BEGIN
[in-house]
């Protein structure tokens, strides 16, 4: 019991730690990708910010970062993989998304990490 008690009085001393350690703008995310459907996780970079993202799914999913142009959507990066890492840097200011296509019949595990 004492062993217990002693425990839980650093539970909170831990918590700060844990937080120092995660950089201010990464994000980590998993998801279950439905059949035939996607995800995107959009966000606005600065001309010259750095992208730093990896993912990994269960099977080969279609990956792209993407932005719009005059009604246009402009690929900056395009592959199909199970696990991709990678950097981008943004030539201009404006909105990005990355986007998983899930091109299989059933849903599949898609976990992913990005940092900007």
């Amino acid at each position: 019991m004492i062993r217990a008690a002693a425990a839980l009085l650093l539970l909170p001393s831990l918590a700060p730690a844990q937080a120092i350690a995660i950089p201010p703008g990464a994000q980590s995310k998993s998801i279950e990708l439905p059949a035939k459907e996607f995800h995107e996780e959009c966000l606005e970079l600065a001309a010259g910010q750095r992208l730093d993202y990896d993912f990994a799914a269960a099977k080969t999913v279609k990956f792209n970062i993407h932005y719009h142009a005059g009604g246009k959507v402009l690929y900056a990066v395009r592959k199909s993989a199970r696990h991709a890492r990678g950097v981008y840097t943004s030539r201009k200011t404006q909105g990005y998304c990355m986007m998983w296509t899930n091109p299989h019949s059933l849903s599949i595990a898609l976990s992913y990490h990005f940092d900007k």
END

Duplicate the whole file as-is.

[in-house]
């Protein structure tokens, strides 16, 4: 019991730690990708910010970062993989998304990490 008690009085001393350690703008995310459907996780970079993202799914999913142009959507990066890492840097200011296509019949595990 004492062993217990002693425990839980650093539970909170831990918590700060844990937080120092995660950089201010990464994000980590998993998801279950439905059949035939996607995800995107959009966000606005600065001309010259750095992208730093990896993912990994269960099977080969279609990956792209993407932005719009005059009604246009402009690929900056395009592959199909199970696990991709990678950097981008943004030539201009404006909105990005990355986007998983899930091109299989059933849903599949898609976990992913990005940092900007």
């Amino acid at each position: 019991m004492i062993r217990a008690a002693a425990a839980l009085l650093l539970l909170p001393s831990l918590a700060p730690a844990q937080a120092i350690a995660i950089p201010p703008g990464a994000q980590s995310k998993s998801i279950e990708l439905p059949a035939k459907e996607f995800h995107e996780e959009c966000l606005e970079l600065a001309a010259g910010q750095r992208l730093d993202y990896d993912f990994a799914a269960a099977k080969t999913v279609k990956f792209n970062i993407h932005y719009h142009a005059g009604g246009k959507v402009l690929y900056a990066v395009r592959k199909s993989a199970r696990h991709a890492r990678g950097v981008y840097t943004s030539r201009k200011t404006q909105g990005y998304c990355m986007m998983w296509t899930n091109p299989h019949s059933l849903s599949i595990a898609l976990s992913y990490h990005f940092d900007k």